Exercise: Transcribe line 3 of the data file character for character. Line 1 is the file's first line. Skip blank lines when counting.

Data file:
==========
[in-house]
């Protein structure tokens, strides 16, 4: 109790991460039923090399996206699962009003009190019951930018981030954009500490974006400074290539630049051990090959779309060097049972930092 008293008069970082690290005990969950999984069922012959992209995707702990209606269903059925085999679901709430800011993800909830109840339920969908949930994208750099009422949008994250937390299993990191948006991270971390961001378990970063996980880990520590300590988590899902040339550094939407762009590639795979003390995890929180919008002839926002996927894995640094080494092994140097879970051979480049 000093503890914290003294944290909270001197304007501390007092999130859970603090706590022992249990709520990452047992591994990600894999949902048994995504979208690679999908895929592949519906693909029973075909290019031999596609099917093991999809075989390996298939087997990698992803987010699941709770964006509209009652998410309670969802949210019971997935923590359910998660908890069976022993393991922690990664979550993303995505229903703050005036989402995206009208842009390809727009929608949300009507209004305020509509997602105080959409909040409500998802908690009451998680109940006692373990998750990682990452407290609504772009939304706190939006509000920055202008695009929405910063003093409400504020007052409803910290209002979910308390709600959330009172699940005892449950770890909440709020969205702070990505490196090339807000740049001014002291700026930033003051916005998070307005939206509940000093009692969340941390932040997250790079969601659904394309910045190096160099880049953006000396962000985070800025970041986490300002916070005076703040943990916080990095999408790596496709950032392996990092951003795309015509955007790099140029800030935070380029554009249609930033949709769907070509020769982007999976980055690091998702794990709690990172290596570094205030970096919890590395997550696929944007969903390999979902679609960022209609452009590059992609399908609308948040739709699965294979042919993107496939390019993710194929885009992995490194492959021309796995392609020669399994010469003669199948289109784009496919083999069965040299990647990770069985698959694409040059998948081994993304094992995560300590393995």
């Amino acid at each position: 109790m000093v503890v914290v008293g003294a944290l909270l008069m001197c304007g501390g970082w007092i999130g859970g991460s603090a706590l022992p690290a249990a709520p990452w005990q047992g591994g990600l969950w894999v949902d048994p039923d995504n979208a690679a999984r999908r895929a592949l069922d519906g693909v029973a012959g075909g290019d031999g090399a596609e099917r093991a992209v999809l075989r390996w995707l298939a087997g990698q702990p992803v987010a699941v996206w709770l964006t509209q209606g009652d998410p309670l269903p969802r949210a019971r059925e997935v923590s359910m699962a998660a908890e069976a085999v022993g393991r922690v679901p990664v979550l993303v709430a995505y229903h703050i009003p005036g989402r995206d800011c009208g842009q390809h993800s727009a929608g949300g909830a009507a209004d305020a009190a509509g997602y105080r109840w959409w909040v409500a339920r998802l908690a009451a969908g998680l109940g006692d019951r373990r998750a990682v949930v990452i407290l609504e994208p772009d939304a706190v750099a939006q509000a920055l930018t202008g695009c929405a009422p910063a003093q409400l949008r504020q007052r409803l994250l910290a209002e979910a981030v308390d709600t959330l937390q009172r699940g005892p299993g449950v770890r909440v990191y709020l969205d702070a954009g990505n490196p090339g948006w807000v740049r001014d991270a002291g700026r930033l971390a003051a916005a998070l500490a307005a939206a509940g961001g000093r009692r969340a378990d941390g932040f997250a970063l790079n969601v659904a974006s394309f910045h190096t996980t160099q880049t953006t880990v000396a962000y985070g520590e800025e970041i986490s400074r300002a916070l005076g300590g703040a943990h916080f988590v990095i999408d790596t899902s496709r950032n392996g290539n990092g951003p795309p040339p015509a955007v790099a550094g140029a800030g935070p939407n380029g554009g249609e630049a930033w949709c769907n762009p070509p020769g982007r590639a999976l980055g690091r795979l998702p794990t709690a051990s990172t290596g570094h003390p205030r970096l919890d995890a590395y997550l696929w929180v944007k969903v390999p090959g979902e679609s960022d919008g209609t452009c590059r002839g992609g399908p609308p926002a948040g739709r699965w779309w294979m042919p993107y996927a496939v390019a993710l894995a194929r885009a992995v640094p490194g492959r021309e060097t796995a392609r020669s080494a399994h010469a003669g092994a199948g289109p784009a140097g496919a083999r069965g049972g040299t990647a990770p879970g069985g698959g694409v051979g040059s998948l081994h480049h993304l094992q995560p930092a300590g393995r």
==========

């Amino acid at each position: 109790m000093v503890v914290v008293g003294a944290l909270l008069m001197c304007g501390g970082w007092i999130g859970g991460s603090a706590l022992p690290a249990a709520p990452w005990q047992g591994g990600l969950w894999v949902d048994p039923d995504n979208a690679a999984r999908r895929a592949l069922d519906g693909v029973a012959g075909g290019d031999g090399a596609e099917r093991a992209v999809l075989r390996w995707l298939a087997g990698q702990p992803v987010a699941v996206w709770l964006t509209q209606g009652d998410p309670l269903p969802r949210a019971r059925e997935v923590s359910m699962a998660a908890e069976a085999v022993g393991r922690v679901p990664v979550l993303v709430a995505y229903h703050i009003p005036g989402r995206d800011c009208g842009q390809h993800s727009a929608g949300g909830a009507a209004d305020a009190a509509g997602y105080r109840w959409w909040v409500a339920r998802l908690a009451a969908g998680l109940g006692d019951r373990r998750a990682v949930v990452i407290l609504e994208p772009d939304a706190v750099a939006q509000a920055l930018t202008g695009c929405a009422p910063a003093q409400l949008r504020q007052r409803l994250l910290a209002e979910a981030v308390d709600t959330l937390q009172r699940g005892p299993g449950v770890r909440v990191y709020l969205d702070a954009g990505n490196p090339g948006w807000v740049r001014d991270a002291g700026r930033l971390a003051a916005a998070l500490a307005a939206a509940g961001g000093r009692r969340a378990d941390g932040f997250a970063l790079n969601v659904a974006s394309f910045h190096t996980t160099q880049t953006t880990v000396a962000y985070g520590e800025e970041i986490s400074r300002a916070l005076g300590g703040a943990h916080f988590v990095i999408d790596t899902s496709r950032n392996g290539n990092g951003p795309p040339p015509a955007v790099a550094g140029a800030g935070p939407n380029g554009g249609e630049a930033w949709c769907n762009p070509p020769g982007r590639a999976l980055g690091r795979l998702p794990t709690a051990s990172t290596g570094h003390p205030r970096l919890d995890a590395y997550l696929w929180v944007k969903v390999p090959g979902e679609s960022d919008g209609t452009c590059r002839g992609g399908p609308p926002a948040g739709r699965w779309w294979m042919p993107y996927a496939v390019a993710l894995a194929r885009a992995v640094p490194g492959r021309e060097t796995a392609r020669s080494a399994h010469a003669g092994a199948g289109p784009a140097g496919a083999r069965g049972g040299t990647a990770p879970g069985g698959g694409v051979g040059s998948l081994h480049h993304l094992q995560p930092a300590g393995r």